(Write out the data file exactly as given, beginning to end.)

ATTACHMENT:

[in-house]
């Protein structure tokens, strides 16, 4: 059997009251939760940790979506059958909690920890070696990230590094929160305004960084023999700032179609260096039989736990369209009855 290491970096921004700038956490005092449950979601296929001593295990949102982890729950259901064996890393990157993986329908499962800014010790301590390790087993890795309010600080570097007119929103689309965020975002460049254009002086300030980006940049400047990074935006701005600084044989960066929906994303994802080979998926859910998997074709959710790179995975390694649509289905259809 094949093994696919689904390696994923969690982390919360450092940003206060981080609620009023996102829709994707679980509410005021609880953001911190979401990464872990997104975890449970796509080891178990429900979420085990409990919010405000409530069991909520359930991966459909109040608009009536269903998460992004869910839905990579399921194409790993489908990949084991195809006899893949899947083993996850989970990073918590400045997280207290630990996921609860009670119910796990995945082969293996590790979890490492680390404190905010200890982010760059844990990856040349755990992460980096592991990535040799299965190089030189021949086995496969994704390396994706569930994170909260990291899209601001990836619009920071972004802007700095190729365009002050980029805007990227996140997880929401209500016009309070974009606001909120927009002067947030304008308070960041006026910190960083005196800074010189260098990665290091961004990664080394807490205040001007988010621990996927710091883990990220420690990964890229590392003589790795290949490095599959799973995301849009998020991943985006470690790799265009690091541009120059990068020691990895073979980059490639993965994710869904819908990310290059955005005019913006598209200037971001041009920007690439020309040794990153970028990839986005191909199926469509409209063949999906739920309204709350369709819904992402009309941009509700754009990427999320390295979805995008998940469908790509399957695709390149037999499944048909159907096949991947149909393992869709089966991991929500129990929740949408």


[in-house]
């Protein structure tokens, strides 16, 4: 059997009251939760940790979506059958909690920890070696990230590094929160305004960084023999700032179609260096039989736990369209009855 290491970096921004700038956490005092449950979601296929001593295990949102982890729950259901064996890393990157993986329908499962800014010790301590390790087993890795309010600080570097007119929103689309965020975002460049254009002086300030980006940049400047990074935006701005600084044989960066929906994303994802080979998926859910998997074709959710790179995975390694649509289905259809 094949093994696919689904390696994923969690982390919360450092940003206060981080609620009023996102829709994707679980509410005021609880953001911190979401990464872990997104975890449970796509080891178990429900979420085990409990919010405000409530069991909520359930991966459909109040608009009536269903998460992004869910839905990579399921194409790993489908990949084991195809006899893949899947083993996850989970990073918590400045997280207290630990996921609860009670119910796990995945082969293996590790979890490492680390404190905010200890982010760059844990990856040349755990992460980096592991990535040799299965190089030189021949086995496969994704390396994706569930994170909260990291899209601001990836619009920071972004802007700095190729365009002050980029805007990227996140997880929401209500016009309070974009606001909120927009002067947030304008308070960041006026910190960083005196800074010189260098990665290091961004990664080394807490205040001007988010621990996927710091883990990220420690990964890229590392003589790795290949490095599959799973995301849009998020991943985006470690790799265009690091541009120059990068020691990895073979980059490639993965994710869904819908990310290059955005005019913006598209200037971001041009920007690439020309040794990153970028990839986005191909199926469509409209063949999906739920309204709350369709819904992402009309941009509700754009990427999320390295979805995008998940469908790509399957695709390149037999499944048909159907096949991947149909393992869709089966991991929500129990929740949408």